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 Our Group Activity Reports:   Nature Walks   Birdos   Bushwalks   FoTNP     Activity Maps:   Nature Walks    Bushwalks   FoTNPcontentmap-bw-s

TMNHA Bird Walk 19/04/08 Palm Grove National Park

While waiting for the rest of the group to arrive at the Info Centre I was entertained by Blue-faced Honeyeaters, Lewin’s Honeyeater and Little Wattlebird feeding on the flowers of the Camelia in the car park. The Noisy Miner, Rainbow Lorikeet, Torresian Crow, Australian Magpie and Laughing Kookaburra are also busy getting ready for the day. As I looked up to check the darkening clouds which were starting to roll in a Grey Goshawk took advantage of the wind and glided effortlessly above me. With a start like that who cares if it does rain.

Palm Grove was looking lush and green after all the rain and it was good to see the Pademelon darting about as we wandered down the track.
Birds seen or heard on the walk were Green Catbird, Golden Whistler, Brown Thornbill, Large-billed Scrubwren, Eastern Whipbird, Brown Pigeon, Pale-yellow Robin, Grey Fantail, Grey Shrike-thrush, Little Shrike-thrush, Yellow-tailed Black Cockatoo, Sulphur-crested Cockatoo, Spotted Pardalote, Black-faced Cuckoo-shrike Lewin’s Honeyeater, Red-browed Finch and would you believe only one Australian Brush-turkey was seen.
The call of a Brush Cuckoo was heard on the walk which I thought was strange for this time of the year.
Although the wind and rain did catch up with us it was a good morning’s birding with a total of 28 species seen.
Jeff Eller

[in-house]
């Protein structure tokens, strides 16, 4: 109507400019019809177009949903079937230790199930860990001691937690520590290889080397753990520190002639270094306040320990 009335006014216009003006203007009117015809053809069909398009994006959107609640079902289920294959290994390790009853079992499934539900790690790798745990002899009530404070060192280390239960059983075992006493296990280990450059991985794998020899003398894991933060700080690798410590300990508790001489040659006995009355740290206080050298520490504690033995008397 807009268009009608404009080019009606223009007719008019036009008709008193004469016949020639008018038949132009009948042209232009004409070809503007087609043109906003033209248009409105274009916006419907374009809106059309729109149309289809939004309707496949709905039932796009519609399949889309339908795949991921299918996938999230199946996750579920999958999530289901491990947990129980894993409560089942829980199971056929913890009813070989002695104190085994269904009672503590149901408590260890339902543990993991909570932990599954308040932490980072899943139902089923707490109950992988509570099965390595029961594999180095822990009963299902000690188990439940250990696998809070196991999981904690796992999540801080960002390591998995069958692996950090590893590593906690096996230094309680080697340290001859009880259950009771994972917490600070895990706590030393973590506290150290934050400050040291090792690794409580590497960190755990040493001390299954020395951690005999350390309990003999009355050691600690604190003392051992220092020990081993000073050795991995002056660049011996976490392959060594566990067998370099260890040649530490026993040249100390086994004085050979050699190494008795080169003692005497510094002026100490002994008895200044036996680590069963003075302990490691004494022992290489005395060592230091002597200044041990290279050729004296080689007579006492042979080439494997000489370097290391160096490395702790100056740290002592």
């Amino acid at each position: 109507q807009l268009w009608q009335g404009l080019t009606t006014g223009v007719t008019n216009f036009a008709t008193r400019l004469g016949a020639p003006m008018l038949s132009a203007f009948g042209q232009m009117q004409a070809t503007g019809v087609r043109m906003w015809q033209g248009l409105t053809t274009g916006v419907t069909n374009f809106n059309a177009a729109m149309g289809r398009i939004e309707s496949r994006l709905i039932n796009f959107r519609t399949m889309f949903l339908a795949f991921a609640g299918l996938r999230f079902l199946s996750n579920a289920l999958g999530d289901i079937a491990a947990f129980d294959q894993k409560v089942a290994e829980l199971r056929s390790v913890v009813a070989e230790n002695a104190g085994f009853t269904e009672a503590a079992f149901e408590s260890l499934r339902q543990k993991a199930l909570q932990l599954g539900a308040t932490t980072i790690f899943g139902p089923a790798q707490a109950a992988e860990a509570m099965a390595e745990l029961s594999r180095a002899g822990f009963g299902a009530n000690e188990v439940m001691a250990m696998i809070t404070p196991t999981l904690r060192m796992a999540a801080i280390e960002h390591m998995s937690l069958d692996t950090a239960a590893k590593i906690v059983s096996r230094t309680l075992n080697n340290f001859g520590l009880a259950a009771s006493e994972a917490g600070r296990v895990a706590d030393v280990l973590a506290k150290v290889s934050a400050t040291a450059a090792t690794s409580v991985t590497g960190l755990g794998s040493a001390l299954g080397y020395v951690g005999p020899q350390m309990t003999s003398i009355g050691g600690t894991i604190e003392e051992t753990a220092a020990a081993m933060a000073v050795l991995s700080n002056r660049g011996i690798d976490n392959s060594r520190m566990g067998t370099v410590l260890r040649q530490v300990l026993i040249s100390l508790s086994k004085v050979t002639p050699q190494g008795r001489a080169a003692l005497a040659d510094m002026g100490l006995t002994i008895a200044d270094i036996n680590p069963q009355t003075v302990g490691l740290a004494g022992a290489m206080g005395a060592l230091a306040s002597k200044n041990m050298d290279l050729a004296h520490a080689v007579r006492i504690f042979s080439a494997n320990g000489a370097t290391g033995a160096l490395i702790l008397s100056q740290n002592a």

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Why does attentiveness to nature matter? In a very fundamental sense, we are what we pay attention to. Paying heed to beauty, grace, and everyday miracles promotes a sense of possibility and coherence that runs deeper and truer than the often illusory commercial, social "realities" advanced by mainstream contemporary culture. ... Our attention is precious, and what we choose to focus it on has enormous consequences. What we choose to look at, and to listen to--these choices change the world. As Thich Nhat Hanh has pointed out, we become the bad television programs that we watch. A society that expends its energies tracking the latest doings of the celebrity couple is fundamentally distinct from one that watches for the first arriving spring migrant birds, or takes a weekend to check out insects in a mountain stream, or looks inside flowers to admire the marvelous ingenuities involved in pollination. The former tends to drag culture down to its lowest commonalities; the latter can lift us up in a sense of unity with all life. The Way of Natural History, edited by Thomas Lowe Fleischner and published by Trinity University Press (Texas)